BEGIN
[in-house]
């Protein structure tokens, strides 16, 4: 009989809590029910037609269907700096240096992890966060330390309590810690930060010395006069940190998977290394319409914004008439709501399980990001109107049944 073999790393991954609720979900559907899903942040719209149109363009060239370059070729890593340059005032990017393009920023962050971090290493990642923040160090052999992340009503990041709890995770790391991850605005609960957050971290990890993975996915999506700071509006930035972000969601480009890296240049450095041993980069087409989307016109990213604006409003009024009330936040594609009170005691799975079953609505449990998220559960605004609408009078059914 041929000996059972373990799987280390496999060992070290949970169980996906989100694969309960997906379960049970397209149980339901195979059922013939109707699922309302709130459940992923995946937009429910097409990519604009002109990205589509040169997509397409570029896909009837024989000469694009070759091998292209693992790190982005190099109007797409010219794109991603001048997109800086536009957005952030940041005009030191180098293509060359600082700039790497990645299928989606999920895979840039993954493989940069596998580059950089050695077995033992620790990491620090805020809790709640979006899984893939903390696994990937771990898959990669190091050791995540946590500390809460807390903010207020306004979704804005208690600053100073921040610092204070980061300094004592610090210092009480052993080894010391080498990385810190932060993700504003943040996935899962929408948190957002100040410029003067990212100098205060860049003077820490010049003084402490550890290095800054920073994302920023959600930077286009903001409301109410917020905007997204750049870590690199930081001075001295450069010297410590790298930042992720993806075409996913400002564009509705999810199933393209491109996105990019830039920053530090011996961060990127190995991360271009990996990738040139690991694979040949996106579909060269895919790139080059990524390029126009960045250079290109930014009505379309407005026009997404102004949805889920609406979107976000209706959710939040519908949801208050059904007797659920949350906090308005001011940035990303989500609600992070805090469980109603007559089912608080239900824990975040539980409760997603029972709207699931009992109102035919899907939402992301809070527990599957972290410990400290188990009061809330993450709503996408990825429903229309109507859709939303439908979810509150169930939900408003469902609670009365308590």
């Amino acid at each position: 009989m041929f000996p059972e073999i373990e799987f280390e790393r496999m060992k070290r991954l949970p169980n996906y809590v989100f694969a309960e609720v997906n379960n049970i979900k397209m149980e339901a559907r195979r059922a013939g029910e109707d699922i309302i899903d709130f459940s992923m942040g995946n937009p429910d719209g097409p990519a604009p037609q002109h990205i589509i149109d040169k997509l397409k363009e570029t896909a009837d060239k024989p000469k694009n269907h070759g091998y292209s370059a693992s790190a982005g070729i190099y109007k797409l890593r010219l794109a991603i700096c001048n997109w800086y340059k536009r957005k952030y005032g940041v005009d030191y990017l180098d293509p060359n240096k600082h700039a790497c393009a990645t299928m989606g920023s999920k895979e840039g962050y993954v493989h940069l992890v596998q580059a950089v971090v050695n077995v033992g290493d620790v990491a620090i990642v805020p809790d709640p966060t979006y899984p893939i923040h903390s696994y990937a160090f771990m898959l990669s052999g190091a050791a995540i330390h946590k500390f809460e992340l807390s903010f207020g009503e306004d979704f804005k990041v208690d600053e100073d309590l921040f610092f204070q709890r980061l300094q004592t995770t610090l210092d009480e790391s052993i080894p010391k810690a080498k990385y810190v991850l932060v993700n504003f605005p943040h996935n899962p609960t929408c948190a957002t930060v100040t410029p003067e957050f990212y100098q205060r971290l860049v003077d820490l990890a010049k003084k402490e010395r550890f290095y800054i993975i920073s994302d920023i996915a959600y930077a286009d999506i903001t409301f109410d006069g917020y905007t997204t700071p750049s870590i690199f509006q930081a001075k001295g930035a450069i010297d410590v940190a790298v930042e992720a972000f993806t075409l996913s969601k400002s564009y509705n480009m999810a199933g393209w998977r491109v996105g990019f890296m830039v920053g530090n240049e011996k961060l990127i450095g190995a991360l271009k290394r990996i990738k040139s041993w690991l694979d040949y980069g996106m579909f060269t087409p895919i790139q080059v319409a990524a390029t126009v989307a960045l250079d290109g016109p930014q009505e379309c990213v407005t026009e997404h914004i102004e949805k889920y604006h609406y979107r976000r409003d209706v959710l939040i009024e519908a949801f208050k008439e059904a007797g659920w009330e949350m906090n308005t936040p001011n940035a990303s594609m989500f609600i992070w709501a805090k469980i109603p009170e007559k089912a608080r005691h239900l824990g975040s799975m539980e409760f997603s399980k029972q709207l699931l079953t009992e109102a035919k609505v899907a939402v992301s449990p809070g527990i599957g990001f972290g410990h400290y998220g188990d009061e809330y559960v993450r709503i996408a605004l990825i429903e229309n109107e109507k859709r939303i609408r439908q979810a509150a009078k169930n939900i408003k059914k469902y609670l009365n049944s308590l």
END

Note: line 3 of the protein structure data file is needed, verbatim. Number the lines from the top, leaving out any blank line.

């Amino acid at each position: 009989m041929f000996p059972e073999i373990e799987f280390e790393r496999m060992k070290r991954l949970p169980n996906y809590v989100f694969a309960e609720v997906n379960n049970i979900k397209m149980e339901a559907r195979r059922a013939g029910e109707d699922i309302i899903d709130f459940s992923m942040g995946n937009p429910d719209g097409p990519a604009p037609q002109h990205i589509i149109d040169k997509l397409k363009e570029t896909a009837d060239k024989p000469k694009n269907h070759g091998y292209s370059a693992s790190a982005g070729i190099y109007k797409l890593r010219l794109a991603i700096c001048n997109w800086y340059k536009r957005k952030y005032g940041v005009d030191y990017l180098d293509p060359n240096k600082h700039a790497c393009a990645t299928m989606g920023s999920k895979e840039g962050y993954v493989h940069l992890v596998q580059a950089v971090v050695n077995v033992g290493d620790v990491a620090i990642v805020p809790d709640p966060t979006y899984p893939i923040h903390s696994y990937a160090f771990m898959l990669s052999g190091a050791a995540i330390h946590k500390f809460e992340l807390s903010f207020g009503e306004d979704f804005k990041v208690d600053e100073d309590l921040f610092f204070q709890r980061l300094q004592t995770t610090l210092d009480e790391s052993i080894p010391k810690a080498k990385y810190v991850l932060v993700n504003f605005p943040h996935n899962p609960t929408c948190a957002t930060v100040t410029p003067e957050f990212y100098q205060r971290l860049v003077d820490l990890a010049k003084k402490e010395r550890f290095y800054i993975i920073s994302d920023i996915a959600y930077a286009d999506i903001t409301f109410d006069g917020y905007t997204t700071p750049s870590i690199f509006q930081a001075k001295g930035a450069i010297d410590v940190a790298v930042e992720a972000f993806t075409l996913s969601k400002s564009y509705n480009m999810a199933g393209w998977r491109v996105g990019f890296m830039v920053g530090n240049e011996k961060l990127i450095g190995a991360l271009k290394r990996i990738k040139s041993w690991l694979d040949y980069g996106m579909f060269t087409p895919i790139q080059v319409a990524a390029t126009v989307a960045l250079d290109g016109p930014q009505e379309c990213v407005t026009e997404h914004i102004e949805k889920y604006h609406y979107r976000r409003d209706v959710l939040i009024e519908a949801f208050k008439e059904a007797g659920w009330e949350m906090n308005t936040p001011n940035a990303s594609m989500f609600i992070w709501a805090k469980i109603p009170e007559k089912a608080r005691h239900l824990g975040s799975m539980e409760f997603s399980k029972q709207l699931l079953t009992e109102a035919k609505v899907a939402v992301s449990p809070g527990i599957g990001f972290g410990h400290y998220g188990d009061e809330y559960v993450r709503i996408a605004l990825i429903e229309n109107e109507k859709r939303i609408r439908q979810a509150a009078k169930n939900i408003k059914k469902y609670l009365n049944s308590l």